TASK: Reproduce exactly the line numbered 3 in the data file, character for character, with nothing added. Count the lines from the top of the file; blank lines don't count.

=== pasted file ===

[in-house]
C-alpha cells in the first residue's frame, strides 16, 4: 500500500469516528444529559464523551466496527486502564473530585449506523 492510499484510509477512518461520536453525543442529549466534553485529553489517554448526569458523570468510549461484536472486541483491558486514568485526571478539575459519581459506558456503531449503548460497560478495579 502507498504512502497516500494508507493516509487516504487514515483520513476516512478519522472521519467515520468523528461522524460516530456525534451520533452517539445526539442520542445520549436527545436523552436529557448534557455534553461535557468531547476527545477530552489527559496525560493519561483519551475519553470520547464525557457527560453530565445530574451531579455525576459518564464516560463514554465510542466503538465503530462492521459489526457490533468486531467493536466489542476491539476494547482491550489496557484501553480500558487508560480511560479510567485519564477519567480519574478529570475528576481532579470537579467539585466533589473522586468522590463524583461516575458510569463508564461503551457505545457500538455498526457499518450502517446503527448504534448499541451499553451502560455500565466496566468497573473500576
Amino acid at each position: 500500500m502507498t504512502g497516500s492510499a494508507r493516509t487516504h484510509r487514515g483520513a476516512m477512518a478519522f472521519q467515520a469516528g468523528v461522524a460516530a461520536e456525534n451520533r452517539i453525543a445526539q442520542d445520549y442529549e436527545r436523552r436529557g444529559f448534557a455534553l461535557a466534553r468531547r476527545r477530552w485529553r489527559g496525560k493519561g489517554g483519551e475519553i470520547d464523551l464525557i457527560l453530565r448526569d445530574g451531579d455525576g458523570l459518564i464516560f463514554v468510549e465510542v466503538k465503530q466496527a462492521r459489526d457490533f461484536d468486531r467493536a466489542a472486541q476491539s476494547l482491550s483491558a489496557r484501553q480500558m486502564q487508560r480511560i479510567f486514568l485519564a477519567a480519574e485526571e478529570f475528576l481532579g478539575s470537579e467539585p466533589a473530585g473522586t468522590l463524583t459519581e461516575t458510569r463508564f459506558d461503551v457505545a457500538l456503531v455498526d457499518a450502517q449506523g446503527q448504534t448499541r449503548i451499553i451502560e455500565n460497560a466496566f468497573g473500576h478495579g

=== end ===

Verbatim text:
Amino acid at each position: 500500500m502507498t504512502g497516500s492510499a494508507r493516509t487516504h484510509r487514515g483520513a476516512m477512518a478519522f472521519q467515520a469516528g468523528v461522524a460516530a461520536e456525534n451520533r452517539i453525543a445526539q442520542d445520549y442529549e436527545r436523552r436529557g444529559f448534557a455534553l461535557a466534553r468531547r476527545r477530552w485529553r489527559g496525560k493519561g489517554g483519551e475519553i470520547d464523551l464525557i457527560l453530565r448526569d445530574g451531579d455525576g458523570l459518564i464516560f463514554v468510549e465510542v466503538k465503530q466496527a462492521r459489526d457490533f461484536d468486531r467493536a466489542a472486541q476491539s476494547l482491550s483491558a489496557r484501553q480500558m486502564q487508560r480511560i479510567f486514568l485519564a477519567a480519574e485526571e478529570f475528576l481532579g478539575s470537579e467539585p466533589a473530585g473522586t468522590l463524583t459519581e461516575t458510569r463508564f459506558d461503551v457505545a457500538l456503531v455498526d457499518a450502517q449506523g446503527q448504534t448499541r449503548i451499553i451502560e455500565n460497560a466496566f468497573g473500576h478495579g